Put away your flower crowns — Coachella postponed for a third time

Festivalgoers are reluctantly hanging up their flower crowns and putting away their wristbands as the Coachella Valley Music and Arts Festival is reportedly postponed for the third time.

According to an article by Rolling Stone, numerous music industry insiders claim that the renowned Indio, California festival will need to be further delayed until October 2021. The continued reports of COVID-19 cases required concert promotion companies Goldenvoice and AEG to further push back the festival.

Originally planned for April, the event was first rescheduled to take place this month, then delayed again to April 2021, making this latest move to October 2021 the festival’s third postponement.

With the Empire Polo Club — the location of the festival — being only a one hour and 45-minute drive from the Cal Poly Pomona campus, many students annually attended the event.

The festival — founded by CPP alumni Paul and Perry Tollett in 1999 — has hosted up to 100,000 attendees in a single day during the previous events.

First-year computer science student Bryan Martinez Ramirez planned on attending Coachella this year. With the progression of the virus, Martinez believes the cancellation is a smart idea.

“To be honest, I don’t think people would have been as precautious,” Martinez said.

He believes the ability for attendees to spread the virus while asymptomatic is a valid reason for organizers to further postpone the event.

Fourth-year international business student Claire Mangold shared similar views toward the festival’s cancellation and was relieved with the announcement.

“COVID-19 is very contagious, and it is better for everyone’s health and safety that festivals as big as Coachella and Stagecoach be postponed until it’s okay again for everyone to be back in those sorts of crowds,” Mangold said.

While Palm Desert is predominantly known for the festival, other students stressed the importance of recognizing Indio as a popular destination for retirees.

“Residents know our hospitals filled up weeks after the virus outbreak because this is a retirement community and our numbers are barely getting better,” said Karen Meza, a third-year architecture student and resident of Coachella Valley. “Because it’s a festival, it’s hard to mandate (social distancing).”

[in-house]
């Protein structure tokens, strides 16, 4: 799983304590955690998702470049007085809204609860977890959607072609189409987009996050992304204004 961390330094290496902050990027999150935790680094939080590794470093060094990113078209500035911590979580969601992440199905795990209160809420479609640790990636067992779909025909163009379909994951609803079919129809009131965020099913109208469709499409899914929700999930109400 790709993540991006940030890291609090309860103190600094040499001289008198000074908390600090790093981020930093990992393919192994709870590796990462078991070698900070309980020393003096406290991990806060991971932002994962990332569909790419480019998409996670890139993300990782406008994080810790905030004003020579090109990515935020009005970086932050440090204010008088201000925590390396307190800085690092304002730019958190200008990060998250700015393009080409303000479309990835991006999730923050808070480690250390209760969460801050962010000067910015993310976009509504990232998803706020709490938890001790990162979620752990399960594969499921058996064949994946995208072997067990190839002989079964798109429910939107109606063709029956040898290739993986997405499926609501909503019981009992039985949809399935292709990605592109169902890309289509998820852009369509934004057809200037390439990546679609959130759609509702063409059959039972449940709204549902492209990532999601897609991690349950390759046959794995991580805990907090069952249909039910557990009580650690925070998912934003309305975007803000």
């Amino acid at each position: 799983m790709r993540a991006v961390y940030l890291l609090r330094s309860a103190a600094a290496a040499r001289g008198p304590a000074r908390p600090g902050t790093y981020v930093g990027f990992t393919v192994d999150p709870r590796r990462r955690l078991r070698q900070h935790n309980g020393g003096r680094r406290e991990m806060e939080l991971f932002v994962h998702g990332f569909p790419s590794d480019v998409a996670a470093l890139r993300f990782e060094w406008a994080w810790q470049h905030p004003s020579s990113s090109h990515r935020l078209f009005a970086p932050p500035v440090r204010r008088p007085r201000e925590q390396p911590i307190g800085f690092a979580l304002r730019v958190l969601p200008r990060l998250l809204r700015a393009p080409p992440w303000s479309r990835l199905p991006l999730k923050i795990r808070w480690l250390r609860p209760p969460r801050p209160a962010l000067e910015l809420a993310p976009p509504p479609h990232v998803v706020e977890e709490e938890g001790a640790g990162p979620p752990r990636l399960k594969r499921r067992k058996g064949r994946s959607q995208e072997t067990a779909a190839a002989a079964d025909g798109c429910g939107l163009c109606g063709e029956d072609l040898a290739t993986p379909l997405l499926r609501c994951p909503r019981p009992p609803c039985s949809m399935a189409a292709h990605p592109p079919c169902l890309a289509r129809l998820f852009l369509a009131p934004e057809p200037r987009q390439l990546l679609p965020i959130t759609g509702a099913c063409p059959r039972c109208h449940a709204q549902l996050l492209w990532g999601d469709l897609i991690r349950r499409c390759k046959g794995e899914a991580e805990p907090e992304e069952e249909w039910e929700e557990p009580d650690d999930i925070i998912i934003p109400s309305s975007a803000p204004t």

Meza expressed the concern of Palm Desert residents who fear a drastic spike in positive COVID-19 cases if the area were to fill with thousands of tourists. She believes the cancellation saved thousands of lives.

Though many were concerned about the safety of the crowds at a festival as large as Coachella, students additionally conveyed concern over the economic consequences of the cancellation.

“It does negatively impact those who were planning on traveling, especially the tourism, hotel and Airbnb businesses in the area,” said alumna Kalina Zaleski (‘20, hospitality management). “However, at the end of the day until we are no longer in a pandemic, these are sacrifices that need to be made.”

Despite the numerous postponements, students are enthusiastic for the possibility of a festival next year.

“I am for sure attending the festival once everything is back to normal,” said Rodrigo Jacquez-Vargas, a second-year student with an undeclared major. “Hopefully by next fall, Coachella can happen again, and everyone can enjoy themselves with music.”

Until large public events are reauthorized in a safe manner, Coachella festivalgoers can only hold onto the hope of donning their wristbands and returning to their remarkable desert oasis.

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